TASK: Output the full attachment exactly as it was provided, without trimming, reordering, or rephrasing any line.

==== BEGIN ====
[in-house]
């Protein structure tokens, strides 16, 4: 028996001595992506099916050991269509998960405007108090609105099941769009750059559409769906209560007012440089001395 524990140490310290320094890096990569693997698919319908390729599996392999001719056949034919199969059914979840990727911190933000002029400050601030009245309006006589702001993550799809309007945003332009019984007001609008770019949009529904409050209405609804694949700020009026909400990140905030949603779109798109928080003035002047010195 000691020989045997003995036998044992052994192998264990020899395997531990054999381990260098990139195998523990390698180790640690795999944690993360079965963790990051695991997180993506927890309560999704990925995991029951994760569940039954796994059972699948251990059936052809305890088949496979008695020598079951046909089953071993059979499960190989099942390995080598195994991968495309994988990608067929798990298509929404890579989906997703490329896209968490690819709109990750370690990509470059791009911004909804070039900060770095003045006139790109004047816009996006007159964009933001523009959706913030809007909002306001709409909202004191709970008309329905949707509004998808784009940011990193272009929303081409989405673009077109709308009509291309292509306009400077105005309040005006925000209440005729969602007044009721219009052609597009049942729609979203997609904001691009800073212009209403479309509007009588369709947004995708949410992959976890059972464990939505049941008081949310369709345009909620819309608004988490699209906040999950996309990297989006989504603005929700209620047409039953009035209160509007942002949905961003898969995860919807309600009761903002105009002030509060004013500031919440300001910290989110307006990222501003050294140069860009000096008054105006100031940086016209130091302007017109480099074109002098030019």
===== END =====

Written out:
[in-house]
């Protein structure tokens, strides 16, 4: 028996001595992506099916050991269509998960405007108090609105099941769009750059559409769906209560007012440089001395 524990140490310290320094890096990569693997698919319908390729599996392999001719056949034919199969059914979840990727911190933000002029400050601030009245309006006589702001993550799809309007945003332009019984007001609008770019949009529904409050209405609804694949700020009026909400990140905030949603779109798109928080003035002047010195 000691020989045997003995036998044992052994192998264990020899395997531990054999381990260098990139195998523990390698180790640690795999944690993360079965963790990051695991997180993506927890309560999704990925995991029951994760569940039954796994059972699948251990059936052809305890088949496979008695020598079951046909089953071993059979499960190989099942390995080598195994991968495309994988990608067929798990298509929404890579989906997703490329896209968490690819709109990750370690990509470059791009911004909804070039900060770095003045006139790109004047816009996006007159964009933001523009959706913030809007909002306001709409909202004191709970008309329905949707509004998808784009940011990193272009929303081409989405673009077109709308009509291309292509306009400077105005309040005006925000209440005729969602007044009721219009052609597009049942729609979203997609904001691009800073212009209403479309509007009588369709947004995708949410992959976890059972464990939505049941008081949310369709345009909620819309608004988490699209906040999950996309990297989006989504603005929700209620047409039953009035209160509007942002949905961003898969995860919807309600009761903002105009002030509060004013500031919440300001910290989110307006990222501003050294140069860009000096008054105006100031940086016209130091302007017109480099074109002098030019």